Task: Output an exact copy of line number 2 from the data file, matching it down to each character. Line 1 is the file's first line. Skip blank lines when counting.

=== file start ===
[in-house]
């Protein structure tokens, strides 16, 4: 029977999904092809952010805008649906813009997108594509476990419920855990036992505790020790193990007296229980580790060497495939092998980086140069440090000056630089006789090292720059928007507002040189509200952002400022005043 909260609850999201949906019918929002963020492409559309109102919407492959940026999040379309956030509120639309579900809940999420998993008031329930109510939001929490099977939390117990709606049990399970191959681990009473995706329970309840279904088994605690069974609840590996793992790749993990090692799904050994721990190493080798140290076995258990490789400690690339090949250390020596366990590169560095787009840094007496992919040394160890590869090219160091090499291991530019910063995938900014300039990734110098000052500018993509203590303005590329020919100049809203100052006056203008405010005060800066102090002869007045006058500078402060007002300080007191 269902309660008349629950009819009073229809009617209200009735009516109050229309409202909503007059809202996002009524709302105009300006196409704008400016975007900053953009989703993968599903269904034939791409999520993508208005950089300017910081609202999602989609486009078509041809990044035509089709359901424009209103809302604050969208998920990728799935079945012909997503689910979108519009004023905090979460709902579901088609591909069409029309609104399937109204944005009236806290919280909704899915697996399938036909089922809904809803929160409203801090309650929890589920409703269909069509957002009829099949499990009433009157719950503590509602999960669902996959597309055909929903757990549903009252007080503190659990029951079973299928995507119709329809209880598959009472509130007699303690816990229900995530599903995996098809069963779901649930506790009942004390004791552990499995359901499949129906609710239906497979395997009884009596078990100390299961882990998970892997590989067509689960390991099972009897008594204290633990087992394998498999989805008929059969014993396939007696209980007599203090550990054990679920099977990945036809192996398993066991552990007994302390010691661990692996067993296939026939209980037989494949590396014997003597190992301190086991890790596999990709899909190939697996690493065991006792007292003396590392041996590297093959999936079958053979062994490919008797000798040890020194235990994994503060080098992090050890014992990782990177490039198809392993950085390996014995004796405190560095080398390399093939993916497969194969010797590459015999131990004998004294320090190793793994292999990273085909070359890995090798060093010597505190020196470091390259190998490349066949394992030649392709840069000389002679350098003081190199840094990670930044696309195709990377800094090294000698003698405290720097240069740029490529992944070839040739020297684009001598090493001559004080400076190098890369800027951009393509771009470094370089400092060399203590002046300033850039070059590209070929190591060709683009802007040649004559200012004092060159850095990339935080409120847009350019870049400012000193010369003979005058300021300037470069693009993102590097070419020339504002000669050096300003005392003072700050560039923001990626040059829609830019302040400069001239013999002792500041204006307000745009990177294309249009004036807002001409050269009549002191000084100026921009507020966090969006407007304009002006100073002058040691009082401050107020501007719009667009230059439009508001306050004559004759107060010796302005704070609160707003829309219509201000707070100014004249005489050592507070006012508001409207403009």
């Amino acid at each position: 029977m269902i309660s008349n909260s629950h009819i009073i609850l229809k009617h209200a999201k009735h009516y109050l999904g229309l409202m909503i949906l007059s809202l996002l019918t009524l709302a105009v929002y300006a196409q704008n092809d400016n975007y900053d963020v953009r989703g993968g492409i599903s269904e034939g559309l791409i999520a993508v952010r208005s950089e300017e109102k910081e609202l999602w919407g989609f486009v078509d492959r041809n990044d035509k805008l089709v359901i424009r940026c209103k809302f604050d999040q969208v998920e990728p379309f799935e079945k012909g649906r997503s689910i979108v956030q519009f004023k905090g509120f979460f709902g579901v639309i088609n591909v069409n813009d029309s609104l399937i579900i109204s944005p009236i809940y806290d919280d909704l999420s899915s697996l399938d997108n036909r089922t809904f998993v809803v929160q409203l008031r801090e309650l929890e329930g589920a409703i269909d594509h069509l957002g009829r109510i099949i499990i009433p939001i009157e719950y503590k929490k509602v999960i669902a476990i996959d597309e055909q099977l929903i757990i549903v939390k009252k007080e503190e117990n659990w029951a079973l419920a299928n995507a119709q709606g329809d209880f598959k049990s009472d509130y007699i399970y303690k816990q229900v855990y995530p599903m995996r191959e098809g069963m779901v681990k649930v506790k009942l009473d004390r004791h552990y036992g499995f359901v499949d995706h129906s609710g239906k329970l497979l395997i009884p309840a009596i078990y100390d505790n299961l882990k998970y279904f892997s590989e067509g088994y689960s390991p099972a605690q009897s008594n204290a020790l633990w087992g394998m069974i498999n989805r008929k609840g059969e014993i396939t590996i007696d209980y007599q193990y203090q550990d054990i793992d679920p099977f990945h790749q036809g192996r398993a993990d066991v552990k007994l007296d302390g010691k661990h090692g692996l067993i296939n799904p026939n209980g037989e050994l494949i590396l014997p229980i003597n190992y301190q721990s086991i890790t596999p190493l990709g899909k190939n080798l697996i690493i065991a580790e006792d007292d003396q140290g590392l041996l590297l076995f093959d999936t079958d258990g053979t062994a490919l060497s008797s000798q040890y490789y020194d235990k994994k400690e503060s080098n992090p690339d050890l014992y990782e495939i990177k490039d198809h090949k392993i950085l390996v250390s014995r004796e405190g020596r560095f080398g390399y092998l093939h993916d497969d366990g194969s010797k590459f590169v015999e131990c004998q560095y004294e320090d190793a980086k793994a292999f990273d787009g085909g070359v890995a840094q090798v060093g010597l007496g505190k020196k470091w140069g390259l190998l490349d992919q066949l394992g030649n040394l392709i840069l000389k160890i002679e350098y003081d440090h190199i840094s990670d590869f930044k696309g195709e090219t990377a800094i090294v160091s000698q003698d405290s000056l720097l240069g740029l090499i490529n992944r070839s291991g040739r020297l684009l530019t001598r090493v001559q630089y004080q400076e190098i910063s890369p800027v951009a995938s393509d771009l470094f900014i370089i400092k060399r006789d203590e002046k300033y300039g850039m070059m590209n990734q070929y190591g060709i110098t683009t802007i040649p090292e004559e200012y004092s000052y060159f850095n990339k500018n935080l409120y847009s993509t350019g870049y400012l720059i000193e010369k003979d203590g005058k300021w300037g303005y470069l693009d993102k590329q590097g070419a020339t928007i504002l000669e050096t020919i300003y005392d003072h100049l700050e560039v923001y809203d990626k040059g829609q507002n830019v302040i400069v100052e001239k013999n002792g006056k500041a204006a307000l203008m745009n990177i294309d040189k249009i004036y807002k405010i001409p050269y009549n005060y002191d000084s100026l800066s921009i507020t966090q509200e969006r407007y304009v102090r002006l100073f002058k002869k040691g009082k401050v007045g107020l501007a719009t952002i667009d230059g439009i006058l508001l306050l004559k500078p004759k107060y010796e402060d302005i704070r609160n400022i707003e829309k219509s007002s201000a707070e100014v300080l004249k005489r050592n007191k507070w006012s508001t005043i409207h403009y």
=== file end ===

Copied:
């Protein structure tokens, strides 16, 4: 029977999904092809952010805008649906813009997108594509476990419920855990036992505790020790193990007296229980580790060497495939092998980086140069440090000056630089006789090292720059928007507002040189509200952002400022005043 909260609850999201949906019918929002963020492409559309109102919407492959940026999040379309956030509120639309579900809940999420998993008031329930109510939001929490099977939390117990709606049990399970191959681990009473995706329970309840279904088994605690069974609840590996793992790749993990090692799904050994721990190493080798140290076995258990490789400690690339090949250390020596366990590169560095787009840094007496992919040394160890590869090219160091090499291991530019910063995938900014300039990734110098000052500018993509203590303005590329020919100049809203100052006056203008405010005060800066102090002869007045006058500078402060007002300080007191 269902309660008349629950009819009073229809009617209200009735009516109050229309409202909503007059809202996002009524709302105009300006196409704008400016975007900053953009989703993968599903269904034939791409999520993508208005950089300017910081609202999602989609486009078509041809990044035509089709359901424009209103809302604050969208998920990728799935079945012909997503689910979108519009004023905090979460709902579901088609591909069409029309609104399937109204944005009236806290919280909704899915697996399938036909089922809904809803929160409203801090309650929890589920409703269909069509957002009829099949499990009433009157719950503590509602999960669902996959597309055909929903757990549903009252007080503190659990029951079973299928995507119709329809209880598959009472509130007699303690816990229900995530599903995996098809069963779901649930506790009942004390004791552990499995359901499949129906609710239906497979395997009884009596078990100390299961882990998970892997590989067509689960390991099972009897008594204290633990087992394998498999989805008929059969014993396939007696209980007599203090550990054990679920099977990945036809192996398993066991552990007994302390010691661990692996067993296939026939209980037989494949590396014997003597190992301190086991890790596999990709899909190939697996690493065991006792007292003396590392041996590297093959999936079958053979062994490919008797000798040890020194235990994994503060080098992090050890014992990782990177490039198809392993950085390996014995004796405190560095080398390399093939993916497969194969010797590459015999131990004998004294320090190793793994292999990273085909070359890995090798060093010597505190020196470091390259190998490349066949394992030649392709840069000389002679350098003081190199840094990670930044696309195709990377800094090294000698003698405290720097240069740029490529992944070839040739020297684009001598090493001559004080400076190098890369800027951009393509771009470094370089400092060399203590002046300033850039070059590209070929190591060709683009802007040649004559200012004092060159850095990339935080409120847009350019870049400012000193010369003979005058300021300037470069693009993102590097070419020339504002000669050096300003005392003072700050560039923001990626040059829609830019302040400069001239013999002792500041204006307000745009990177294309249009004036807002001409050269009549002191000084100026921009507020966090969006407007304009002006100073002058040691009082401050107020501007719009667009230059439009508001306050004559004759107060010796302005704070609160707003829309219509201000707070100014004249005489050592507070006012508001409207403009």